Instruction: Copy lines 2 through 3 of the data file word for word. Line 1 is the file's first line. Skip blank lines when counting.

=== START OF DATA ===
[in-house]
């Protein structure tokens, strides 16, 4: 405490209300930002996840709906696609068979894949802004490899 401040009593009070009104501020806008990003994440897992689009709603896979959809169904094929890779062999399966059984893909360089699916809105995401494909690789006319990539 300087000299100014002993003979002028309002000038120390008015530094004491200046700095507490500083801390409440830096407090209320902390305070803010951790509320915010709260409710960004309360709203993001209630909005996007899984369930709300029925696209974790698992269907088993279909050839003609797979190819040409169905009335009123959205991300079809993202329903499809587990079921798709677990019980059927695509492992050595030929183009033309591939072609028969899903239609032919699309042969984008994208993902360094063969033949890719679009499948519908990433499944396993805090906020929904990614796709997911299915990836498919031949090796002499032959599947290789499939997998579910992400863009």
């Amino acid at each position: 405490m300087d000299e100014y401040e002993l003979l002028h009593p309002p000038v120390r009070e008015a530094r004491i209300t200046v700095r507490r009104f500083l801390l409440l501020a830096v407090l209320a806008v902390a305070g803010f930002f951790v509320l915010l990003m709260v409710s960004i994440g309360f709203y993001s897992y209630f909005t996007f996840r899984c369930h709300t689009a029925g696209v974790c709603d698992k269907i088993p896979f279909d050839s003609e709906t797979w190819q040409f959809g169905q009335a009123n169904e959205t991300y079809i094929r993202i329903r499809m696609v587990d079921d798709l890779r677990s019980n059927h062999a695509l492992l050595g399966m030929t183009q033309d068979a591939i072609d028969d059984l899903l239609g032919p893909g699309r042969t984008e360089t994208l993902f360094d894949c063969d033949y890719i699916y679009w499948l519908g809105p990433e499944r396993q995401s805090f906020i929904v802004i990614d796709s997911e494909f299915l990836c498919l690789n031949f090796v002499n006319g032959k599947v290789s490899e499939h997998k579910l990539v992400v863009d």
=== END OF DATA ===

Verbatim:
């Protein structure tokens, strides 16, 4: 405490209300930002996840709906696609068979894949802004490899 401040009593009070009104501020806008990003994440897992689009709603896979959809169904094929890779062999399966059984893909360089699916809105995401494909690789006319990539 300087000299100014002993003979002028309002000038120390008015530094004491200046700095507490500083801390409440830096407090209320902390305070803010951790509320915010709260409710960004309360709203993001209630909005996007899984369930709300029925696209974790698992269907088993279909050839003609797979190819040409169905009335009123959205991300079809993202329903499809587990079921798709677990019980059927695509492992050595030929183009033309591939072609028969899903239609032919699309042969984008994208993902360094063969033949890719679009499948519908990433499944396993805090906020929904990614796709997911299915990836498919031949090796002499032959599947290789499939997998579910992400863009």
């Amino acid at each position: 405490m300087d000299e100014y401040e002993l003979l002028h009593p309002p000038v120390r009070e008015a530094r004491i209300t200046v700095r507490r009104f500083l801390l409440l501020a830096v407090l209320a806008v902390a305070g803010f930002f951790v509320l915010l990003m709260v409710s960004i994440g309360f709203y993001s897992y209630f909005t996007f996840r899984c369930h709300t689009a029925g696209v974790c709603d698992k269907i088993p896979f279909d050839s003609e709906t797979w190819q040409f959809g169905q009335a009123n169904e959205t991300y079809i094929r993202i329903r499809m696609v587990d079921d798709l890779r677990s019980n059927h062999a695509l492992l050595g399966m030929t183009q033309d068979a591939i072609d028969d059984l899903l239609g032919p893909g699309r042969t984008e360089t994208l993902f360094d894949c063969d033949y890719i699916y679009w499948l519908g809105p990433e499944r396993q995401s805090f906020i929904v802004i990614d796709s997911e494909f299915l990836c498919l690789n031949f090796v002499n006319g032959k599947v290789s490899e499939h997998k579910l990539v992400v863009d």